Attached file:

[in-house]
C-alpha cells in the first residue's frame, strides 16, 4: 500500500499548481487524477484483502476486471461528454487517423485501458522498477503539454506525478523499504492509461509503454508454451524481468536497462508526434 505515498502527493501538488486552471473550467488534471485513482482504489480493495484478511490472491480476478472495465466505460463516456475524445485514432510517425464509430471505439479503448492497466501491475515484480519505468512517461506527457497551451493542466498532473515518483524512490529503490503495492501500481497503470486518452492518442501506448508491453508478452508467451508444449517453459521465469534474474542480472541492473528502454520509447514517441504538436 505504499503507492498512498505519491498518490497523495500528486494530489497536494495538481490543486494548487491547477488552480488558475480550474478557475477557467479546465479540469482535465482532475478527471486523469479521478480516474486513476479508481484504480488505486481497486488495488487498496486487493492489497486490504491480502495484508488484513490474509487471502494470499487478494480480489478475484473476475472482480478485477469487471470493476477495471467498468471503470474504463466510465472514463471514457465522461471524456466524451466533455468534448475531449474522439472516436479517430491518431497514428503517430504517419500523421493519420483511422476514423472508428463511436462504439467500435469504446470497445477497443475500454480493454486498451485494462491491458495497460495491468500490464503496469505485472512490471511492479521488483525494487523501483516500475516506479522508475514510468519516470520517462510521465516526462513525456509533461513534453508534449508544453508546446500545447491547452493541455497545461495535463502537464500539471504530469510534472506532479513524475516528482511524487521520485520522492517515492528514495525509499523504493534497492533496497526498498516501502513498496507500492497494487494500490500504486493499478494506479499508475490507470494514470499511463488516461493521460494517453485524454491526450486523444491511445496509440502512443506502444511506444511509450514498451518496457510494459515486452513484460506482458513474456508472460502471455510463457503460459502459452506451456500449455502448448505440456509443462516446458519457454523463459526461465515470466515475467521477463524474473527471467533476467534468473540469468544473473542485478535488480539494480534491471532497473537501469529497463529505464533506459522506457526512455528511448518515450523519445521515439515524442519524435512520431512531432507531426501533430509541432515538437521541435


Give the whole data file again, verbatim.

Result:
[in-house]
C-alpha cells in the first residue's frame, strides 16, 4: 500500500499548481487524477484483502476486471461528454487517423485501458522498477503539454506525478523499504492509461509503454508454451524481468536497462508526434 505515498502527493501538488486552471473550467488534471485513482482504489480493495484478511490472491480476478472495465466505460463516456475524445485514432510517425464509430471505439479503448492497466501491475515484480519505468512517461506527457497551451493542466498532473515518483524512490529503490503495492501500481497503470486518452492518442501506448508491453508478452508467451508444449517453459521465469534474474542480472541492473528502454520509447514517441504538436 505504499503507492498512498505519491498518490497523495500528486494530489497536494495538481490543486494548487491547477488552480488558475480550474478557475477557467479546465479540469482535465482532475478527471486523469479521478480516474486513476479508481484504480488505486481497486488495488487498496486487493492489497486490504491480502495484508488484513490474509487471502494470499487478494480480489478475484473476475472482480478485477469487471470493476477495471467498468471503470474504463466510465472514463471514457465522461471524456466524451466533455468534448475531449474522439472516436479517430491518431497514428503517430504517419500523421493519420483511422476514423472508428463511436462504439467500435469504446470497445477497443475500454480493454486498451485494462491491458495497460495491468500490464503496469505485472512490471511492479521488483525494487523501483516500475516506479522508475514510468519516470520517462510521465516526462513525456509533461513534453508534449508544453508546446500545447491547452493541455497545461495535463502537464500539471504530469510534472506532479513524475516528482511524487521520485520522492517515492528514495525509499523504493534497492533496497526498498516501502513498496507500492497494487494500490500504486493499478494506479499508475490507470494514470499511463488516461493521460494517453485524454491526450486523444491511445496509440502512443506502444511506444511509450514498451518496457510494459515486452513484460506482458513474456508472460502471455510463457503460459502459452506451456500449455502448448505440456509443462516446458519457454523463459526461465515470466515475467521477463524474473527471467533476467534468473540469468544473473542485478535488480539494480534491471532497473537501469529497463529505464533506459522506457526512455528511448518515450523519445521515439515524442519524435512520431512531432507531426501533430509541432515538437521541435